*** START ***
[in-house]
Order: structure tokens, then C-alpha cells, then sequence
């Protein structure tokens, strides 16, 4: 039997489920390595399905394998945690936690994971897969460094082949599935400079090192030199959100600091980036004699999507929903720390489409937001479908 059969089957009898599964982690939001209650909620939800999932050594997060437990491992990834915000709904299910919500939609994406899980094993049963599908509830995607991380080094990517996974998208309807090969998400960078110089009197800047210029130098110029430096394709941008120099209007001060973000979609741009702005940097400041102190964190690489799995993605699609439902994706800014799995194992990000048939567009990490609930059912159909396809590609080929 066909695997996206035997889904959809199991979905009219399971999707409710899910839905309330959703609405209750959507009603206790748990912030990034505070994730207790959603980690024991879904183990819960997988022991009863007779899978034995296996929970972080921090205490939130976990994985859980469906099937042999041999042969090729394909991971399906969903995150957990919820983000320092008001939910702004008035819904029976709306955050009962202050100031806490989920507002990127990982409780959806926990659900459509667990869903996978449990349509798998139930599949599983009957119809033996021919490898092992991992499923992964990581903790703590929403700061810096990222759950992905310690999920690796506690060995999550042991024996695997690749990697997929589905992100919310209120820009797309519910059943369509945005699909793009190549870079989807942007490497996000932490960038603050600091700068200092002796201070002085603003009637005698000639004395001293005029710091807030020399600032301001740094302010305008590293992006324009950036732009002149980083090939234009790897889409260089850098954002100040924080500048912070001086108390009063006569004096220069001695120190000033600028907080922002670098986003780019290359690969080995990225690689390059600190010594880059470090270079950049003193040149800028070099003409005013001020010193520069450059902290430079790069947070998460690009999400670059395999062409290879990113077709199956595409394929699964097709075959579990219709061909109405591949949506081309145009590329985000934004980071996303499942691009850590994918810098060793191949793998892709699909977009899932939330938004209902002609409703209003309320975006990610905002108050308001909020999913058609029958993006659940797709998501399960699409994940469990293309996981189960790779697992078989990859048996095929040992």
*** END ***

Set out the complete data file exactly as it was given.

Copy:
[in-house]
Order: structure tokens, then C-alpha cells, then sequence
């Protein structure tokens, strides 16, 4: 039997489920390595399905394998945690936690994971897969460094082949599935400079090192030199959100600091980036004699999507929903720390489409937001479908 059969089957009898599964982690939001209650909620939800999932050594997060437990491992990834915000709904299910919500939609994406899980094993049963599908509830995607991380080094990517996974998208309807090969998400960078110089009197800047210029130098110029430096394709941008120099209007001060973000979609741009702005940097400041102190964190690489799995993605699609439902994706800014799995194992990000048939567009990490609930059912159909396809590609080929 066909695997996206035997889904959809199991979905009219399971999707409710899910839905309330959703609405209750959507009603206790748990912030990034505070994730207790959603980690024991879904183990819960997988022991009863007779899978034995296996929970972080921090205490939130976990994985859980469906099937042999041999042969090729394909991971399906969903995150957990919820983000320092008001939910702004008035819904029976709306955050009962202050100031806490989920507002990127990982409780959806926990659900459509667990869903996978449990349509798998139930599949599983009957119809033996021919490898092992991992499923992964990581903790703590929403700061810096990222759950992905310690999920690796506690060995999550042991024996695997690749990697997929589905992100919310209120820009797309519910059943369509945005699909793009190549870079989807942007490497996000932490960038603050600091700068200092002796201070002085603003009637005698000639004395001293005029710091807030020399600032301001740094302010305008590293992006324009950036732009002149980083090939234009790897889409260089850098954002100040924080500048912070001086108390009063006569004096220069001695120190000033600028907080922002670098986003780019290359690969080995990225690689390059600190010594880059470090270079950049003193040149800028070099003409005013001020010193520069450059902290430079790069947070998460690009999400670059395999062409290879990113077709199956595409394929699964097709075959579990219709061909109405591949949506081309145009590329985000934004980071996303499942691009850590994918810098060793191949793998892709699909977009899932939330938004209902002609409703209003309320975006990610905002108050308001909020999913058609029958993006659940797709998501399960699409994940469990293309996981189960790779697992078989990859048996095929040992």